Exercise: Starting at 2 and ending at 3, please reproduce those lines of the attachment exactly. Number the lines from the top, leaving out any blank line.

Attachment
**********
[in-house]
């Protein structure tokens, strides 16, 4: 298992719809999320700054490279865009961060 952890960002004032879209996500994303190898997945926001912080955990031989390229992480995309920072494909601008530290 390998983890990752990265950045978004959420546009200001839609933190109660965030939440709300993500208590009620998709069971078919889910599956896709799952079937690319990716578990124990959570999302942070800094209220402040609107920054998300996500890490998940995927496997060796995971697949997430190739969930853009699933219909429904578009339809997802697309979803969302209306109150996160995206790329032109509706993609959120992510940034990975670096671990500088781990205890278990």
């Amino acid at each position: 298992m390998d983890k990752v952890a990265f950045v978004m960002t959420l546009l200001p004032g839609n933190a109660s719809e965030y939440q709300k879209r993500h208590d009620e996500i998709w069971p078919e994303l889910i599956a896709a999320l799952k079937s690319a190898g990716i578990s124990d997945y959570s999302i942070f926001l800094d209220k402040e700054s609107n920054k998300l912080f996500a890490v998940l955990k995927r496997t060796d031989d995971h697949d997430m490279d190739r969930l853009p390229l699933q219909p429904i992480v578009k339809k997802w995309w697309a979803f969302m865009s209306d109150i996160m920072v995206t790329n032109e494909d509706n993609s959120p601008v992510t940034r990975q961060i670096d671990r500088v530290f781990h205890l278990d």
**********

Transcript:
């Protein structure tokens, strides 16, 4: 298992719809999320700054490279865009961060 952890960002004032879209996500994303190898997945926001912080955990031989390229992480995309920072494909601008530290 390998983890990752990265950045978004959420546009200001839609933190109660965030939440709300993500208590009620998709069971078919889910599956896709799952079937690319990716578990124990959570999302942070800094209220402040609107920054998300996500890490998940995927496997060796995971697949997430190739969930853009699933219909429904578009339809997802697309979803969302209306109150996160995206790329032109509706993609959120992510940034990975670096671990500088781990205890278990």
């Amino acid at each position: 298992m390998d983890k990752v952890a990265f950045v978004m960002t959420l546009l200001p004032g839609n933190a109660s719809e965030y939440q709300k879209r993500h208590d009620e996500i998709w069971p078919e994303l889910i599956a896709a999320l799952k079937s690319a190898g990716i578990s124990d997945y959570s999302i942070f926001l800094d209220k402040e700054s609107n920054k998300l912080f996500a890490v998940l955990k995927r496997t060796d031989d995971h697949d997430m490279d190739r969930l853009p390229l699933q219909p429904i992480v578009k339809k997802w995309w697309a979803f969302m865009s209306d109150i996160m920072v995206t790329n032109e494909d509706n993609s959120p601008v992510t940034r990975q961060i670096d671990r500088v530290f781990h205890l278990d």